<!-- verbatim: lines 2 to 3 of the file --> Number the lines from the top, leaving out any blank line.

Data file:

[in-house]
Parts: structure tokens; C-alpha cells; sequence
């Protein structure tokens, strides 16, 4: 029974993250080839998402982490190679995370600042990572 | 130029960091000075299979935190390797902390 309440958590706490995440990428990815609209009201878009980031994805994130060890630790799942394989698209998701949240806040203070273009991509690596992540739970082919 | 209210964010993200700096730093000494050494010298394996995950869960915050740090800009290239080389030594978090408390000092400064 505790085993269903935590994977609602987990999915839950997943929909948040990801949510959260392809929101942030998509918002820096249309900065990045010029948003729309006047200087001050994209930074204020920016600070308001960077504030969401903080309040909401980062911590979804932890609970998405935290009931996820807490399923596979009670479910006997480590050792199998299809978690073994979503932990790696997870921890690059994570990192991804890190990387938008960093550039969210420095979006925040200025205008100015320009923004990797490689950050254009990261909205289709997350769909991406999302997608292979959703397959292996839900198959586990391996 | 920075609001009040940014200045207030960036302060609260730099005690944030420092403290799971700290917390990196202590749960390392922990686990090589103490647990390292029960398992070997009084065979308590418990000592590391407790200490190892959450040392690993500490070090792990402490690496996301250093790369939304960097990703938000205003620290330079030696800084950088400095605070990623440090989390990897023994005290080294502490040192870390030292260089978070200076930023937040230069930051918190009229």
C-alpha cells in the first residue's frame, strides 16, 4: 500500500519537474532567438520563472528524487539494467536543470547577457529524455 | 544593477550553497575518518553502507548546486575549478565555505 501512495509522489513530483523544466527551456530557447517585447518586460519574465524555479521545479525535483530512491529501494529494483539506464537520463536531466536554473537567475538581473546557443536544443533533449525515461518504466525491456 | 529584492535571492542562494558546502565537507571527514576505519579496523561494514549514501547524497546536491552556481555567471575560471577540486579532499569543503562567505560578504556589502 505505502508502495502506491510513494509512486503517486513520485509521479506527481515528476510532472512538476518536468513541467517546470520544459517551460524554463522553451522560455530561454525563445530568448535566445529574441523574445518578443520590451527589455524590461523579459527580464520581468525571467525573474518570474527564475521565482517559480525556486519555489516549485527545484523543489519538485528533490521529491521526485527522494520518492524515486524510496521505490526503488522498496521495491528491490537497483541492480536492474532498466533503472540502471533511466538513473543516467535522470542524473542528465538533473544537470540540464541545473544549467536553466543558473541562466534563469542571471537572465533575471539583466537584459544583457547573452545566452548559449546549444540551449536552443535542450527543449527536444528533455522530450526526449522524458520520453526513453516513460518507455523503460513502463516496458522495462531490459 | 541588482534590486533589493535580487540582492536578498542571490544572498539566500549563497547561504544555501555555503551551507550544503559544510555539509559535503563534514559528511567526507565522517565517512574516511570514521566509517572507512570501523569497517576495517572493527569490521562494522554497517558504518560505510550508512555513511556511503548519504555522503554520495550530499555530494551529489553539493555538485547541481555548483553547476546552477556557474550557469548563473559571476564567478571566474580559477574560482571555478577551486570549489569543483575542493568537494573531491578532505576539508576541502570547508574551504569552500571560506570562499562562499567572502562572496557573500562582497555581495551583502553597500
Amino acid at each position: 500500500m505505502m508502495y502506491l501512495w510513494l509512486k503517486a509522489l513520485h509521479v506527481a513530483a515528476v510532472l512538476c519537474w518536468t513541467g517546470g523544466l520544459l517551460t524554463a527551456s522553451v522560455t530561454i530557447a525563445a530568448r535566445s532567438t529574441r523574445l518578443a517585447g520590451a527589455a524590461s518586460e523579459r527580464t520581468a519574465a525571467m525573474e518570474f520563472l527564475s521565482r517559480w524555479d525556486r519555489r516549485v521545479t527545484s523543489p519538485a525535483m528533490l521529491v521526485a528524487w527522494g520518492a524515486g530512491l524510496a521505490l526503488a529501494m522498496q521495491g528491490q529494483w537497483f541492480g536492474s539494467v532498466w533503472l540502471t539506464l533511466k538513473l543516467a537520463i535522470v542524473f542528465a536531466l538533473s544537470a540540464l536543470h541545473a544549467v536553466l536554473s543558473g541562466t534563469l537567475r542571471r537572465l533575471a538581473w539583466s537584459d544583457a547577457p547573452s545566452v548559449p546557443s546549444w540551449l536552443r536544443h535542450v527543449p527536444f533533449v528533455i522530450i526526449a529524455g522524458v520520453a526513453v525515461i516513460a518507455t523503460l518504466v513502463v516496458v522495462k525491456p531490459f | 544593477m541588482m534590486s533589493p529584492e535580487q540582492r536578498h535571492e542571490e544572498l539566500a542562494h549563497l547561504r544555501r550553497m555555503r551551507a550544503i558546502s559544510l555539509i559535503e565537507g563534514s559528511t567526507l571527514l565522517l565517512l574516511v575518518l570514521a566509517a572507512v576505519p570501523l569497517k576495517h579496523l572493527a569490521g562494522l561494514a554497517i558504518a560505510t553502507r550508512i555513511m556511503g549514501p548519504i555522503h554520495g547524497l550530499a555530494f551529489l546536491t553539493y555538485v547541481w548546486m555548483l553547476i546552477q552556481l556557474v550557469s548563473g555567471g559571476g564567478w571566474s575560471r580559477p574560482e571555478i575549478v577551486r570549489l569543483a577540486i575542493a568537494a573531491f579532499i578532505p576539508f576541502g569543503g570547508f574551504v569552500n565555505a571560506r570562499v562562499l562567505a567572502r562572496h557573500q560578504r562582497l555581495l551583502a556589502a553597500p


Parts: structure tokens; C-alpha cells; sequence
């Protein structure tokens, strides 16, 4: 029974993250080839998402982490190679995370600042990572 | 130029960091000075299979935190390797902390 309440958590706490995440990428990815609209009201878009980031994805994130060890630790799942394989698209998701949240806040203070273009991509690596992540739970082919 | 209210964010993200700096730093000494050494010298394996995950869960915050740090800009290239080389030594978090408390000092400064 505790085993269903935590994977609602987990999915839950997943929909948040990801949510959260392809929101942030998509918002820096249309900065990045010029948003729309006047200087001050994209930074204020920016600070308001960077504030969401903080309040909401980062911590979804932890609970998405935290009931996820807490399923596979009670479910006997480590050792199998299809978690073994979503932990790696997870921890690059994570990192991804890190990387938008960093550039969210420095979006925040200025205008100015320009923004990797490689950050254009990261909205289709997350769909991406999302997608292979959703397959292996839900198959586990391996 | 920075609001009040940014200045207030960036302060609260730099005690944030420092403290799971700290917390990196202590749960390392922990686990090589103490647990390292029960398992070997009084065979308590418990000592590391407790200490190892959450040392690993500490070090792990402490690496996301250093790369939304960097990703938000205003620290330079030696800084950088400095605070990623440090989390990897023994005290080294502490040192870390030292260089978070200076930023937040230069930051918190009229």